Smart Meters Under Scrutiny
The meter reader has gone the way of the milkman and the bread man — in some communities, "smart meters" wirelessly report your energy or water consumption back to the utility company. But fear of electric impulses transmitted by the devices has led to a consumer call for choice.
Digital smart meter technology has been around since the 1990s, but opposition has grown worldwide. Critics of the technology claim the radio emissions cause a variety of human health problems.
The issue has become a full-blown controversy in the Hudson Valley. In December, the Ulster County Legislature adopted a resolution urging the state legislature to bar electric companies from making it compulsory for customers to use the new meters when residents complained they suffered health problems after the new meters were installed at their homes.
Both the New York State Public Service Commission and the Federal Communications Commission assure consumers that the meters currently being used by Central Hudson are safe. Central Hudson spokesman John Maserjian says the new meters are being installed by the Mid-Hudson region’s primary utility because the analog meters on most homes are obsolete and no longer manufactured. "It's a required time test. Where we ensure that meters are operating accurately. We actually remove the old meters and replace them with the new digital meters. Test the old meters o make sure that they were working properly. But because the analog style meters are no longer produced, we can't put them back out in the field."
Opponents of the technology claim the devices can track household habits including how many times a day the refrigerator is opened, when people are watching television and how often they power computers and other electronic devices on and off, a trove of information that can be sold to marketing companies.
Poughkeepsie resident Marta Knapp spoke before Dutchess County legislators, arguing smart meter technology has many detrimental effects on human health. "Sleep disturbance, nausea, dizziness, headaches, sharp head pain, head pressure, high-pitched ringing in the ears. Heart palpitations, chest pain, agitation, anxiety, irritability, stress, brain fog, forgetfulness, behavioral changes (children are strongly affected). Leg cramps, fatigue, physical weakness, mini strokes, cancer, Parkinson's type symptoms. There are also privacy issues."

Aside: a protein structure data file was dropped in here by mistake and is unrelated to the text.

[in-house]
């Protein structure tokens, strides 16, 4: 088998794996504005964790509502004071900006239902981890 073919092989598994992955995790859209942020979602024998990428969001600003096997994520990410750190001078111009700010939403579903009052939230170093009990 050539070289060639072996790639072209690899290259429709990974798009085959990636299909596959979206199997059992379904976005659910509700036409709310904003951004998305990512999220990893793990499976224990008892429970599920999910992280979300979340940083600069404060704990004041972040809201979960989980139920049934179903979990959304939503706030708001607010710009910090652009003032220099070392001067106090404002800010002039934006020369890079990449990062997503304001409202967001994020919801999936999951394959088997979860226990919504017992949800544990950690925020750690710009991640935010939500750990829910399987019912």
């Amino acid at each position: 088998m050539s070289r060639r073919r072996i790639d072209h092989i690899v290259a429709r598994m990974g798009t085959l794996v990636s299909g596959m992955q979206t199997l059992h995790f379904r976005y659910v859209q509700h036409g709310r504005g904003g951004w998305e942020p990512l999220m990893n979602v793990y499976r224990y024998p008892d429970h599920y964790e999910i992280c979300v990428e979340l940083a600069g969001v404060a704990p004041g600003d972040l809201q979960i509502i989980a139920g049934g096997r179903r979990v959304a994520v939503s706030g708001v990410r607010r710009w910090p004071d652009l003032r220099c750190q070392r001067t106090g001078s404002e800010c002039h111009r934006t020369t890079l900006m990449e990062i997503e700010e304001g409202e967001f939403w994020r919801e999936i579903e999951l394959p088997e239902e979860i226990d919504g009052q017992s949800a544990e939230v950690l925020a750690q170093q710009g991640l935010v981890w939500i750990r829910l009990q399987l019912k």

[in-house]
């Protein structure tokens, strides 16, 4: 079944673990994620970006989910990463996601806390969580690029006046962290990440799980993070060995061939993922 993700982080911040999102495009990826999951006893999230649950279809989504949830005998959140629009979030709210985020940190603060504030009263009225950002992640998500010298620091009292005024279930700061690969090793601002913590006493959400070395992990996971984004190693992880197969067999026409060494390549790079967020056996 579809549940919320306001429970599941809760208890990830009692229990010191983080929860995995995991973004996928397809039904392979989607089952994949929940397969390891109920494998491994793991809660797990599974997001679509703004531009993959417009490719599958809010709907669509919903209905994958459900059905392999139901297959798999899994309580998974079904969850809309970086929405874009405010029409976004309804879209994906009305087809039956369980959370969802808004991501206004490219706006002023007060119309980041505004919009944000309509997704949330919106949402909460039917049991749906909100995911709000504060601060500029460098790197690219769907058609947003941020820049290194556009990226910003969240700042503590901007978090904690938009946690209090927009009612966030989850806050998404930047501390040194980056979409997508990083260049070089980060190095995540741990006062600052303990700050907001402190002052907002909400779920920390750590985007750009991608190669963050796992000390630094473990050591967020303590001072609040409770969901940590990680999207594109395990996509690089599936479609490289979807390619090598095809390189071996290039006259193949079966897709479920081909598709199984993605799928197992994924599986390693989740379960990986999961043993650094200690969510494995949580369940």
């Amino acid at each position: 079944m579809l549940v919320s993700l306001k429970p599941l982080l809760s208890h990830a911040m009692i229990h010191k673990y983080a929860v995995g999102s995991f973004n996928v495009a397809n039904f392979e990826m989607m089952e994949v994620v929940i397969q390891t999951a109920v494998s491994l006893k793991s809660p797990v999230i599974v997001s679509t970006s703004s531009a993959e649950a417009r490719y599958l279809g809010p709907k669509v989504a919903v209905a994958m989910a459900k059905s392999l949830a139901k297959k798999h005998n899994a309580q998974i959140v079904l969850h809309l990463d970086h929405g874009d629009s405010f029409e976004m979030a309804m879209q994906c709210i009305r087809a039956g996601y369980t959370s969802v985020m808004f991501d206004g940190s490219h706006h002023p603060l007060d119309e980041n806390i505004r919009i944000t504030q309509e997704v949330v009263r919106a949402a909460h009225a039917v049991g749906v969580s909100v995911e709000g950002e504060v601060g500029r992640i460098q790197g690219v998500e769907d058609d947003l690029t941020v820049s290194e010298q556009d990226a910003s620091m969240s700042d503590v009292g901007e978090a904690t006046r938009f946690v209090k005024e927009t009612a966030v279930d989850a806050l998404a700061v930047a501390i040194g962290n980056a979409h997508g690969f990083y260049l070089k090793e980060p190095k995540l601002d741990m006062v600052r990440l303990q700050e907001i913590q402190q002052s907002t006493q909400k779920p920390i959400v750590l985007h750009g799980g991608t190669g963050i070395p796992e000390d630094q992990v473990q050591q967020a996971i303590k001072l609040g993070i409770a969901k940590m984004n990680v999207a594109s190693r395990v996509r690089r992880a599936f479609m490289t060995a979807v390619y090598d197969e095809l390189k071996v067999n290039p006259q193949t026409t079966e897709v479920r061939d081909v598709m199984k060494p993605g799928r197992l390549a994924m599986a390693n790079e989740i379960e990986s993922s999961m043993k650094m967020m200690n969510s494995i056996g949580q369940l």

Longtime Woodstock resident Steve Romine and his girlfriend Raji Nevin swear all of their health problems cleared up after Central Hudson cut the wires to their house several months ago. They ran afoul of the utility after replacing the company smart meter with an old style analog model they purchased online. "When we removed that from our house, Raji's symptoms of nausea, dizziness, vertigo and headaches went away. My severe neck pain I had for a year and a half just as long as that meter was on the house, completely went away."
Romine says pulses of radio energy emanated by the smart meters damage the human body. Nevin sides with those who believe the initiative to install the meters is driven by money.
This week, the Dutchess County Legislature voted to strongly push state lawmakers to pass bills pending in the New York Senate and Assembly that would allow electric customers to "opt out" of smart meter programs. John Maserjian says Central Hudson is taking a pro-active stance. "Because some of our customers have expressed concern, we are considering working with the New York State Public Service Commission in offering an opt out for these meters. More on that in coming months. We are looking to see what we might be able to do in order to offer our customers an alternative."
Masserjian has ruled out any form of analog meter as a viable alternative. The Dutchess County Legislature also voted to send the resolution to the state Health Department "for further examination on the potential side effects of smart meters." Smart meters are used by many utilities across the Northeast. In Massachusetts, Westfield Gas and Electric recently began installing he devices for its customers. WG&E's media liaison was not available for comment.
Western Massachusetts Electric Company is reportedly exploring the possibility of installing "smart meters."